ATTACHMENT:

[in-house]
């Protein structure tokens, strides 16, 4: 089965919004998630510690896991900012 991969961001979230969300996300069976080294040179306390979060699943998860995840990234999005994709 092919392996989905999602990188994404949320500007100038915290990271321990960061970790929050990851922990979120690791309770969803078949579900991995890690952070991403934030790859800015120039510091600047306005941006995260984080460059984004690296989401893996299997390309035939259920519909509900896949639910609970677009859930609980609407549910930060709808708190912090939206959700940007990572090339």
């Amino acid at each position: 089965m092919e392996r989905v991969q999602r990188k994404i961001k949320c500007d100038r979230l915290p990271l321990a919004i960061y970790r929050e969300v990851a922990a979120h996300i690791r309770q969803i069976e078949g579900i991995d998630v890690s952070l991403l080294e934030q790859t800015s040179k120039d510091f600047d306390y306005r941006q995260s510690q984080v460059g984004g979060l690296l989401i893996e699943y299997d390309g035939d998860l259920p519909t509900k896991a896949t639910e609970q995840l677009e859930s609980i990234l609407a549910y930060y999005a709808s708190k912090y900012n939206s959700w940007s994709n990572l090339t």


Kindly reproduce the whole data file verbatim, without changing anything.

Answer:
[in-house]
């Protein structure tokens, strides 16, 4: 089965919004998630510690896991900012 991969961001979230969300996300069976080294040179306390979060699943998860995840990234999005994709 092919392996989905999602990188994404949320500007100038915290990271321990960061970790929050990851922990979120690791309770969803078949579900991995890690952070991403934030790859800015120039510091600047306005941006995260984080460059984004690296989401893996299997390309035939259920519909509900896949639910609970677009859930609980609407549910930060709808708190912090939206959700940007990572090339």
């Amino acid at each position: 089965m092919e392996r989905v991969q999602r990188k994404i961001k949320c500007d100038r979230l915290p990271l321990a919004i960061y970790r929050e969300v990851a922990a979120h996300i690791r309770q969803i069976e078949g579900i991995d998630v890690s952070l991403l080294e934030q790859t800015s040179k120039d510091f600047d306390y306005r941006q995260s510690q984080v460059g984004g979060l690296l989401i893996e699943y299997d390309g035939d998860l259920p519909t509900k896991a896949t639910e609970q995840l677009e859930s609980i990234l609407a549910y930060y999005a709808s708190k912090y900012n939206s959700w940007s994709n990572l090339t």